Two Thomas-related links

Andrew Bernhard has posted an interview that he and Mike Grondin conducted with Christopher Skinner about his new book John and Thomas: Gospels in Conflict? (Wipf & Stock, 2009) on his site. I’ve read the interview, but not the book – one of the downsides of doing graduate study part time is that you have to choose what you read and none of the texts that I’m looking at for my research appear in John. The interview, not surprisingly, concentrates on the relationship between the two gospels, something on which I have no considered opinion. Skinner’s response to the first question in the interview, however, makes a great deal of sense. The question is:

You point out in your book that questions about the Gospel of Thomas’s date of origin, relationship to the canonical gospels, and theology seem to have been inextricably linked in modern scholarship (either the text is treated as early, literarily independent, and non-gnostic OR late, literarily dependent, and gnostic). However, you clearly indicate your dissatisfaction with this situation by writing, “an awareness of this trend in previous scholarship points to the present need for careful examination of each question on its own terms.” Why do you feel it’s so important to treat each of these questions individually? And do you think that’s realistic?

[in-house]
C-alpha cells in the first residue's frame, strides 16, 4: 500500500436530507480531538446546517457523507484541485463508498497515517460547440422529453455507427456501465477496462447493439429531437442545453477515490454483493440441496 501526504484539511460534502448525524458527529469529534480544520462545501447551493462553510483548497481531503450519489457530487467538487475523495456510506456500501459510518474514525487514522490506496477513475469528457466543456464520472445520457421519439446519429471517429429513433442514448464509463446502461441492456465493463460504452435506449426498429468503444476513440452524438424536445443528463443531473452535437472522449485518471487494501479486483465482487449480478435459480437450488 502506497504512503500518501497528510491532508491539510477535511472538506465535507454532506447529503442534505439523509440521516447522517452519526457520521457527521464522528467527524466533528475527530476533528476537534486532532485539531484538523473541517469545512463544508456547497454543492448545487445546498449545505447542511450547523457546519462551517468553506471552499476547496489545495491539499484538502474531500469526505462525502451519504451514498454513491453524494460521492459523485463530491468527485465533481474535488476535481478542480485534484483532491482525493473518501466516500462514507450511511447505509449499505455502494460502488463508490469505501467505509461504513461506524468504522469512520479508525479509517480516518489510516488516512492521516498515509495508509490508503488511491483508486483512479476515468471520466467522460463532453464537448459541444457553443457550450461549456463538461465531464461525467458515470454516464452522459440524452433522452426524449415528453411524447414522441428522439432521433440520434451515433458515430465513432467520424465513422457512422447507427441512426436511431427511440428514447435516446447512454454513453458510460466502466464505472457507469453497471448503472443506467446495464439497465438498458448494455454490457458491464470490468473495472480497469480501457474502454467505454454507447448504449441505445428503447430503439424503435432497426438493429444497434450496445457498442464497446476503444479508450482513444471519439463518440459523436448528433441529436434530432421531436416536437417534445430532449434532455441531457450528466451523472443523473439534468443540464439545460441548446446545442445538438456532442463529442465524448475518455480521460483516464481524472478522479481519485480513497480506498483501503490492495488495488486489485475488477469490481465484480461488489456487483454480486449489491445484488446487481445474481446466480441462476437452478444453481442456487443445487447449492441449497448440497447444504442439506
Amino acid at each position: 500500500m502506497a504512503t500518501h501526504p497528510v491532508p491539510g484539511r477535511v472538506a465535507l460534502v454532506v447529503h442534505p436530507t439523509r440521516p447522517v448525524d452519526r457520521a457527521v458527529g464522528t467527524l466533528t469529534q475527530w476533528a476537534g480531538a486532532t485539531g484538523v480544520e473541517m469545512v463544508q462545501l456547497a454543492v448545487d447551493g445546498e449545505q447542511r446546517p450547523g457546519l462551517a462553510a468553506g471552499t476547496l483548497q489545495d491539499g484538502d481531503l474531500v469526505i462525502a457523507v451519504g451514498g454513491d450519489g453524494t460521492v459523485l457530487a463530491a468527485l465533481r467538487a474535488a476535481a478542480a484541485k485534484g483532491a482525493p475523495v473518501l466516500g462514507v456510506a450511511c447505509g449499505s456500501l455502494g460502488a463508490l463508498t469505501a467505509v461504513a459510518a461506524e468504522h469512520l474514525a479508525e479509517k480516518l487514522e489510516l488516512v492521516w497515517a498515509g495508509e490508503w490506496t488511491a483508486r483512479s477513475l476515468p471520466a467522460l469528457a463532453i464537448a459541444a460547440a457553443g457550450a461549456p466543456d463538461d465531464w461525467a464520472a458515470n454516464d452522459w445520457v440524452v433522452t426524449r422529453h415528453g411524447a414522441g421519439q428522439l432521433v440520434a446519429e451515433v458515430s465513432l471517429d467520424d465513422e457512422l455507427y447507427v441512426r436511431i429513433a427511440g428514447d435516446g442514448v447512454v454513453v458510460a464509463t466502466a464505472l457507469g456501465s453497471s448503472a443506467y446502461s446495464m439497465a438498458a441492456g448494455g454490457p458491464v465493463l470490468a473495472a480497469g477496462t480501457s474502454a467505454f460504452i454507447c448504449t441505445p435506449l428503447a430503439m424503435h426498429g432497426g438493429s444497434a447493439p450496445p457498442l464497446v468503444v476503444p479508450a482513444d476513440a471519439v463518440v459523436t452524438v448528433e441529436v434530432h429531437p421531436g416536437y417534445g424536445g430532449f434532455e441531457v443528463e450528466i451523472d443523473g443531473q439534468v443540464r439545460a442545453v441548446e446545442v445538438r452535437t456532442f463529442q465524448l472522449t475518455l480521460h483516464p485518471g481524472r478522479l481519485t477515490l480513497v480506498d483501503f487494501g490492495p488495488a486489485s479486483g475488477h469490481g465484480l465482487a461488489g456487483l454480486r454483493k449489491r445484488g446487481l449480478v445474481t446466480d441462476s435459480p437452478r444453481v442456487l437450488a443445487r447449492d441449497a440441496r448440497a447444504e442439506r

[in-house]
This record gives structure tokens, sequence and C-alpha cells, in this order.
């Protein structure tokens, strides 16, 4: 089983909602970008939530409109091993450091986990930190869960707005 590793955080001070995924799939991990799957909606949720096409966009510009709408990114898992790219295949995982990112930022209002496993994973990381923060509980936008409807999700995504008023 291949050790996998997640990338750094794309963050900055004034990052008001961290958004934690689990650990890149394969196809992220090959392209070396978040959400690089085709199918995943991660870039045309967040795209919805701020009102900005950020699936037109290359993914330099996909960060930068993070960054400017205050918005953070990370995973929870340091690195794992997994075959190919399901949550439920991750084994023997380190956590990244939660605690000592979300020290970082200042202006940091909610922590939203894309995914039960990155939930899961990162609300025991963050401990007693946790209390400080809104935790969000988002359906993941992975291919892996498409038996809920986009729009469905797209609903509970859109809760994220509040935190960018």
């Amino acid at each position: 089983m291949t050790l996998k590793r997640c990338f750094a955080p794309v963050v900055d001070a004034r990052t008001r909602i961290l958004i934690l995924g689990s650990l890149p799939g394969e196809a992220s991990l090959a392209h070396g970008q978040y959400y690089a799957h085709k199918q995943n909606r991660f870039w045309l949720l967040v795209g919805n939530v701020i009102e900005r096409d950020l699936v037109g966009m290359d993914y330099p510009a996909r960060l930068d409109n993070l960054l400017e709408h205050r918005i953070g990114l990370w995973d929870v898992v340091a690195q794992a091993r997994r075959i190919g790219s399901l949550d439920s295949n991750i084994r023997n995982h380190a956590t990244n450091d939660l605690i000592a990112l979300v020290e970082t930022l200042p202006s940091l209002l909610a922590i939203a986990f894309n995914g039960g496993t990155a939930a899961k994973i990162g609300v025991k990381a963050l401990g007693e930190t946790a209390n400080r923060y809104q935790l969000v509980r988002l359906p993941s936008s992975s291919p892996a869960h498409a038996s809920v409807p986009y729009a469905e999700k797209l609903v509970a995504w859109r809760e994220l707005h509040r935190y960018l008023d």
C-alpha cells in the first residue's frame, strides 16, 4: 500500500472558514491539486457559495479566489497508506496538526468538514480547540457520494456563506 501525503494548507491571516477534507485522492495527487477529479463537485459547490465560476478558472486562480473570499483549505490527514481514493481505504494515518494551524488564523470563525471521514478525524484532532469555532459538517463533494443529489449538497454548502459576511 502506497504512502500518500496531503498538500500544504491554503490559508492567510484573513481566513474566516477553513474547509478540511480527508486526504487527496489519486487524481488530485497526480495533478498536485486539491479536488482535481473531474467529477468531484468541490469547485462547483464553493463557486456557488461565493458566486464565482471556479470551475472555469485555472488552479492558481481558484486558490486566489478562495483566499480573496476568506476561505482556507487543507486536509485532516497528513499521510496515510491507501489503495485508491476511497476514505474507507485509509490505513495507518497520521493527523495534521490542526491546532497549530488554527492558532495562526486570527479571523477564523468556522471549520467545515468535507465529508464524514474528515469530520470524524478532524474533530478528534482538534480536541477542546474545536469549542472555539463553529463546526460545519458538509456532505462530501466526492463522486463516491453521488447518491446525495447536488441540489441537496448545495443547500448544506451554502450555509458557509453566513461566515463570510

The answer you can read on Andrew’s site.

In the interview that Skinner interacts reasonably significantly with the work of April DeConick, Elaine Pagels and Gregory Riley. April has posted a clarification of her position on her Forbidden Gospels site.

Two further notes about this book:

  • Discussion about the book with Dr. Skinner is ongoing on the Gospel of Thomas e-list, and all are invited to participate. You will need to join the list in order to do so and you will be requested to give a reason for wanting to join. An interest in the discussion would be deemed an appropriate reason. 🙂
  • Wipf & Stock have agreed to give a 40% discount to on-line purchasers who have visited Andrew’s site, so if this is an area of interest to you and you’re in the market for a copy of the book, head right over and find out what you need to do.


Christopher Skinner has now responded to April’s response on his Peje Iesous blog.

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